It’s been a little while since I last posted on Christmas Lights the Soul, but though my blog hasn’t been as active as I would like it to be, my life certainly has. As a friend of mine recently termed it, “re-entry into life” has resulted in nothing but pure goodness and productivity.
Life after traveling can be enormously difficult, almost like a letdown or a withdrawal. I remember coming home from the British Virgin Islands, from Costa Rica, from the Normandy coast of France, and even from the West Coast of the United States on multiple occasions. Each return to little old Savannah, Georgia was made complete by the feeling of something missing, an emptiness, an overwhelming desire to return to where I had just been days before. It’s a difficult time to get through, and even more so after the holiday season. But, I want to believe that this is part of what drives us to begin planning for and seeking out a new adventure in the future. So perhaps it isn’t all that bad in the end!
Coming home from Europe on January 3, 2012 after just over two months in the UK, Netherlands and Italy, I felt none of the above. A contradicition you say? Perhaps not. And don’t get me wrong- I loved my time in Europe and I am so proud of myself for making the decision to go and following through with it… it is perhaps one of the best decisions in my life so far. But, though I’ll sound cliche in this remark, there’s just no place like home.
Since I’ve been back, I’ve done a lot of thinking about what adventure I want to save up for next, and I keep coming back to the same answer: exploring the Lapland region of Norway, Sweden and Finland, and ending up as a volunteer for a husky farm just outside of Enontekio, Finland… but more on this later. I don’t want to get too carried away!
Another thing I’ve done while I’ve been back home has been a perfectly timed project that has needed to be done for many, many years: digitalizing the family photos that have been sitting in boxes in the closet for over fifteen years. What better gift could I give myself, a 21-year-old facing the daunting but rewarding life-long discovery of self, than a glimpse into my past?
Not only have I found entirely non-flattering photos of myself at age 2, I have found pictures from my parents wedding and honeymoon, photos of both loved ones and friends who have passed on, and even pictures of buildings and places reminiscent of times gone by. But one group of pictures that has really stuck out in my mind is the stack of old photos from trips taken many years ago by my mom, my dad and me. I discovered the photos from a road trip to Washington D.C. in 1994 with my California cousins, Anne and Matt, when Anne ate too many hash browns with cheddar cheese from Cracker Barrel and saw them again on the side of the highway later that day. I found the pictures from our various trips to Florida to visit the Maldonado family and attend a wedding for Monica- the people who enriched my youth with their Ecuadorian smiles and laughter. But perhaps the most important trip I found envelopes and envelopes of pictures from was our six-week trip to Europe in 1998. Flying to Paris with the Roxanne, Alex and Lea Dickinson, going to school in Montmartre, taking the chunnel to London to see Dr. Croll and Jen Morgan, meeting up with my dad and driving through Dijon, the Alps, horrible dinners in Switzerland, late nights in Geneva, meeting our Italian family for the first time in Lucca and Badia Pozzeveri, and Rome. Now I understand why I love to travel. Now I get why I can’t stop thinking about the next adventure.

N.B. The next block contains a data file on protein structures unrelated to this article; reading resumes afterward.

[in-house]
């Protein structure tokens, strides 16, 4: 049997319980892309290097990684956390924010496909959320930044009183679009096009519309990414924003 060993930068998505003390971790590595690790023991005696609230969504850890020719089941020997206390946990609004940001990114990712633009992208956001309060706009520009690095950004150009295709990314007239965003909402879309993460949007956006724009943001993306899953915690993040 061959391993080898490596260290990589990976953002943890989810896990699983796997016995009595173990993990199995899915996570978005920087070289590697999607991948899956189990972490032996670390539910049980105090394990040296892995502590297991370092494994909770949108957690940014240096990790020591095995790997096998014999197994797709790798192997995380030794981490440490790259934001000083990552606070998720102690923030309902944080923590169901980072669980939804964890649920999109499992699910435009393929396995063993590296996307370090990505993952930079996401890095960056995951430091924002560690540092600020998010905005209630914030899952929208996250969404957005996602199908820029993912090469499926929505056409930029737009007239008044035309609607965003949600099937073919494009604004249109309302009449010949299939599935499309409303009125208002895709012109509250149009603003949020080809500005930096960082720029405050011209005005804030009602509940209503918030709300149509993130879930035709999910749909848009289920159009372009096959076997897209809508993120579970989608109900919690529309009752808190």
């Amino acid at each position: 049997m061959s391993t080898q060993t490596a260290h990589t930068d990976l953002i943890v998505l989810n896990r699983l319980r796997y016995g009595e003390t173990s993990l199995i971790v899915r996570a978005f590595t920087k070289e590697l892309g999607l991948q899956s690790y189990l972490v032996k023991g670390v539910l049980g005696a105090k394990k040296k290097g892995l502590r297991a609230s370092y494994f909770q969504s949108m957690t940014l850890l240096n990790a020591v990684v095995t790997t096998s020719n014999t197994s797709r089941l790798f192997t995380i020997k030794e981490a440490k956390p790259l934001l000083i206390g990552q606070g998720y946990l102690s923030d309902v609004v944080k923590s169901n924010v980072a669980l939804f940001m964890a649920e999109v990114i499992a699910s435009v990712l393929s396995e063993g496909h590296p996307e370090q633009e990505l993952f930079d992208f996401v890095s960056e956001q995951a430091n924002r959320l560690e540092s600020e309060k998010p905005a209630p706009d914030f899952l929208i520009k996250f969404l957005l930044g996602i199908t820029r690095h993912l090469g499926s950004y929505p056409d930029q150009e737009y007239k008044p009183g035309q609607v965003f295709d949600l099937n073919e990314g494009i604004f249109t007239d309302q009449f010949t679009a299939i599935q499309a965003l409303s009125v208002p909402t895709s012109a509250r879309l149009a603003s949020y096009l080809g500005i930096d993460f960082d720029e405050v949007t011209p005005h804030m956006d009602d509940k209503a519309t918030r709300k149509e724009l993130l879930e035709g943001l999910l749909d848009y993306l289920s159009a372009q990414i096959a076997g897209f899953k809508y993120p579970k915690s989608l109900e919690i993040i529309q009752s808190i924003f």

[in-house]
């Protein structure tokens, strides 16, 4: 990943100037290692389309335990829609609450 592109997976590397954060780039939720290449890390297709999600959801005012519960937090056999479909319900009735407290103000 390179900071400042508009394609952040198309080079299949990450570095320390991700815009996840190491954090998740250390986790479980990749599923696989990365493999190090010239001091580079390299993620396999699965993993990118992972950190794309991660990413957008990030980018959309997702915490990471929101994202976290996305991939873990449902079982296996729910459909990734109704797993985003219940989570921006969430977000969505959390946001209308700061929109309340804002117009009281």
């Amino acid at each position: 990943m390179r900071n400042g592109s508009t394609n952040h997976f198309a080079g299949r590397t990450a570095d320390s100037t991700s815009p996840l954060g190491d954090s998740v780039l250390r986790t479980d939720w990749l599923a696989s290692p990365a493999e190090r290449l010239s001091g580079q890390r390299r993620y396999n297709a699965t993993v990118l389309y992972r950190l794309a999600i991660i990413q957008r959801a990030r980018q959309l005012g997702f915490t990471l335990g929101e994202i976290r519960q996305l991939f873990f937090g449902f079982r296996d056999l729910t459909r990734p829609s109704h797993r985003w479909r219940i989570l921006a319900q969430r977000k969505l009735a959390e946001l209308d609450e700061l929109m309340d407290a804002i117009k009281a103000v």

I am no child psychologist, and nor am I an advocate for spending money frivolously. However, I am and always will be thankful for my parent’s courage and support and encouragement to travel with me as much as possible while I was a kid. They taught me to love airplanes, airports, the excitement of a new adventure, going where I have never stepped foot before. I am certain that it is because of this first European trip in the summer of 1998 that I am the travel junky that I am now. Being the first really memorable trip for me, exploring Europe was a chance to introduce me to the world outside of Savannah Country Day, the world beyond Savannah, Georgia and the United States of America. Because of this wonderful trip, I am looking forward to many, many more trips to many, many different places on this Earth that I would never have even dreamed of going before 1998.
I am so lucky to have parents that recognized the significance of the education that travel gives. If you have the chance and the means to explore this wonderful world, get that crave for adventure and don’t ever look back.